On the impact of managerial bonus systems on firm profit and market competition: the cases of pure profit, sales, market share and relative profits compared
Article first published online: 17 DEC 2008
Copyright © 2008 John Wiley & Sons, Ltd.
Managerial and Decision Economics
Volume 30, Issue 3, pages 141–153, 30 March 2009
How to Cite
Jansen, T., van Lier, A. and van Witteloostuijn, A. (2009), On the impact of managerial bonus systems on firm profit and market competition: the cases of pure profit, sales, market share and relative profits compared. Manage. Decis. Econ., 30: 141–153. doi: 10.1002/mde.1437
- Issue published online: 26 FEB 2009
- Article first published online: 17 DEC 2008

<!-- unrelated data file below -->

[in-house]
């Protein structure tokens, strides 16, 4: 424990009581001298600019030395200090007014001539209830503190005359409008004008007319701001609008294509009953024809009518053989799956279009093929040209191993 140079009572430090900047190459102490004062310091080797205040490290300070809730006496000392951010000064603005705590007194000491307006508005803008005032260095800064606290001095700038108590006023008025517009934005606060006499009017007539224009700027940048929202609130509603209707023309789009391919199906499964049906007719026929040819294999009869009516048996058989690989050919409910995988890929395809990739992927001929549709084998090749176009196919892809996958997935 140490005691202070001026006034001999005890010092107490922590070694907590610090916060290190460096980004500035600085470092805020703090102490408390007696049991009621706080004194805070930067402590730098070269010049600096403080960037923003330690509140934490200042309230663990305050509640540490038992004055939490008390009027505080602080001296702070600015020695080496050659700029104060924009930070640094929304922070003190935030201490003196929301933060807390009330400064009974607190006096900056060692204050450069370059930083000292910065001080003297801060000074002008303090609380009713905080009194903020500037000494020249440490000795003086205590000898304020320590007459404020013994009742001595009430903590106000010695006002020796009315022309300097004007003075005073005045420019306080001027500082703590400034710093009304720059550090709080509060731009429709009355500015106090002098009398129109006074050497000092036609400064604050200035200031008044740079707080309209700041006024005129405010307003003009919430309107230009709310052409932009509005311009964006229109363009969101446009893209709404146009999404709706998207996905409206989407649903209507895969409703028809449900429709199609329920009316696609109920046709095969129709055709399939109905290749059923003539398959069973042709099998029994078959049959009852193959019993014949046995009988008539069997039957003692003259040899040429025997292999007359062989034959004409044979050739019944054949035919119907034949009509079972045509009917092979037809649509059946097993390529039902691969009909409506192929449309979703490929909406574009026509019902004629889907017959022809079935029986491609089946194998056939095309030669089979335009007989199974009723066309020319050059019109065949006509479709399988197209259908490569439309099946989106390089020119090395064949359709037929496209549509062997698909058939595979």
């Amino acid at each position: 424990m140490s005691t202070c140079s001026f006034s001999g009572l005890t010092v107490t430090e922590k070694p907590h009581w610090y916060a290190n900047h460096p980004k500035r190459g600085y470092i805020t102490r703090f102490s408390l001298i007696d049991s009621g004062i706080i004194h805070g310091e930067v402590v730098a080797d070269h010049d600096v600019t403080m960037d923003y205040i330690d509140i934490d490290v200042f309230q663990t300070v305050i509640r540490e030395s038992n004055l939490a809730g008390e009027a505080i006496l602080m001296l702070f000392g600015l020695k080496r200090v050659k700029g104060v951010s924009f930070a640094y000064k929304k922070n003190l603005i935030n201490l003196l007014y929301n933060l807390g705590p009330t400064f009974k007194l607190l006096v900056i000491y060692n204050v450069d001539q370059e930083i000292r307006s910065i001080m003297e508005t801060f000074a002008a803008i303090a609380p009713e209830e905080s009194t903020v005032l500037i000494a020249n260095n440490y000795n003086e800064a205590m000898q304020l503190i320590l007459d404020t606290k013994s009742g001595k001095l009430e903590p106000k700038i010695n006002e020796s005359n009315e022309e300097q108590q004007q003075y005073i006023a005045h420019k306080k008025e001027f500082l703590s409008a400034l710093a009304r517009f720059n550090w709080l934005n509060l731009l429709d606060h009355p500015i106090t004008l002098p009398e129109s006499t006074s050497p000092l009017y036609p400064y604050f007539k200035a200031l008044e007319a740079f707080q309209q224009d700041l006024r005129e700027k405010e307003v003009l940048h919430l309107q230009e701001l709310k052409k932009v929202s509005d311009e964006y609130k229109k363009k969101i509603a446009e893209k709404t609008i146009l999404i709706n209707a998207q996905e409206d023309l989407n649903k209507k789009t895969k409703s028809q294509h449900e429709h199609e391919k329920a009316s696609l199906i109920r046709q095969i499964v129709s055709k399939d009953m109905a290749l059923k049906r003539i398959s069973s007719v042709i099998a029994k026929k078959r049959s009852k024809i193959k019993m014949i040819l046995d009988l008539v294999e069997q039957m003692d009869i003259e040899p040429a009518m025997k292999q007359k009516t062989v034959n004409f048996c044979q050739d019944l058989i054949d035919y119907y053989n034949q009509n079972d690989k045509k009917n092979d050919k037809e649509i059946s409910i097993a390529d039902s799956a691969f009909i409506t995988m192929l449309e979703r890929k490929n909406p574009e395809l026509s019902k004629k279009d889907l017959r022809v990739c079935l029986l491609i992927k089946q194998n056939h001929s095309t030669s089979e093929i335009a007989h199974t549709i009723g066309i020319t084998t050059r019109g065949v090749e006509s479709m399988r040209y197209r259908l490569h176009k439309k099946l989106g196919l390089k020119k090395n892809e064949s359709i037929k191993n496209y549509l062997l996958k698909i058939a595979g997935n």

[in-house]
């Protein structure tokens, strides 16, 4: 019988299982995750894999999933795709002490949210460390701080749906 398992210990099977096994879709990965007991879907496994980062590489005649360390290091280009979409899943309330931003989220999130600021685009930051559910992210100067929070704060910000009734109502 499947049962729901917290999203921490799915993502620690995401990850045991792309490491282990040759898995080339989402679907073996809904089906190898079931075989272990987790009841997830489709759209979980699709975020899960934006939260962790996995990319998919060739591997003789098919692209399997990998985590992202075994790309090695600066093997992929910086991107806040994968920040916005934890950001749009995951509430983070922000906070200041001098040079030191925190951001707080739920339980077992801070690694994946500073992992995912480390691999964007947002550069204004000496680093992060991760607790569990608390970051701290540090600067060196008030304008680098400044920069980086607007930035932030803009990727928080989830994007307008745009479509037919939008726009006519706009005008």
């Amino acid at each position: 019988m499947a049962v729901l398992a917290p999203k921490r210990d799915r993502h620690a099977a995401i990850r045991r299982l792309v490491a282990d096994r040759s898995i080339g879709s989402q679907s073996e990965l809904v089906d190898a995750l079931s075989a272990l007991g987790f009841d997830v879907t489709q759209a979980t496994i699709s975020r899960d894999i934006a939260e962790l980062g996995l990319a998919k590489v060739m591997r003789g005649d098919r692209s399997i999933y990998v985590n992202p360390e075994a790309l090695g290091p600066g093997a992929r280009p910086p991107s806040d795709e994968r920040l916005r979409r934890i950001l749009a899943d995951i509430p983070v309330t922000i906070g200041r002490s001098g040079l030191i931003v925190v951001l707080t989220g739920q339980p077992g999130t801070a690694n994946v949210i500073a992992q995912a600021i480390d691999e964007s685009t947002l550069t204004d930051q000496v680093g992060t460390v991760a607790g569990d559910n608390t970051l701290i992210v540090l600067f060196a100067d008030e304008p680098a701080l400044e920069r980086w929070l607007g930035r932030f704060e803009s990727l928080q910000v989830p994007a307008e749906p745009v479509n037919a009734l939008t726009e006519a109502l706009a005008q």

By designing remuneration schemes based on a bonus rewarding specific firm-level outcomes, the owners/shareholders of a firm can manipulate the behavior of their managers. In practice, different bonus anchors take center stage: some are profit-based, others use sales as the key yardstick and still different ones focus on relative performance vis-à-vis a peer group. In this paper, we focus on the impact of remuneration schemes on firm-level profitability. The profit effect is investigated for (all possible combinations of) four bonus systems using delegation games. In the context of a linear Cournot model for two or three firms, we model a two- or three-stage decision structure where, in the first stage (or first two stages), an owner decides on the bonus system for his manager and where, in the final stage, the manager takes the daily output decision for her firm. It appears that the bonus system based on relative (profits) performance is superior throughout. Copyright © 2008 John Wiley & Sons, Ltd.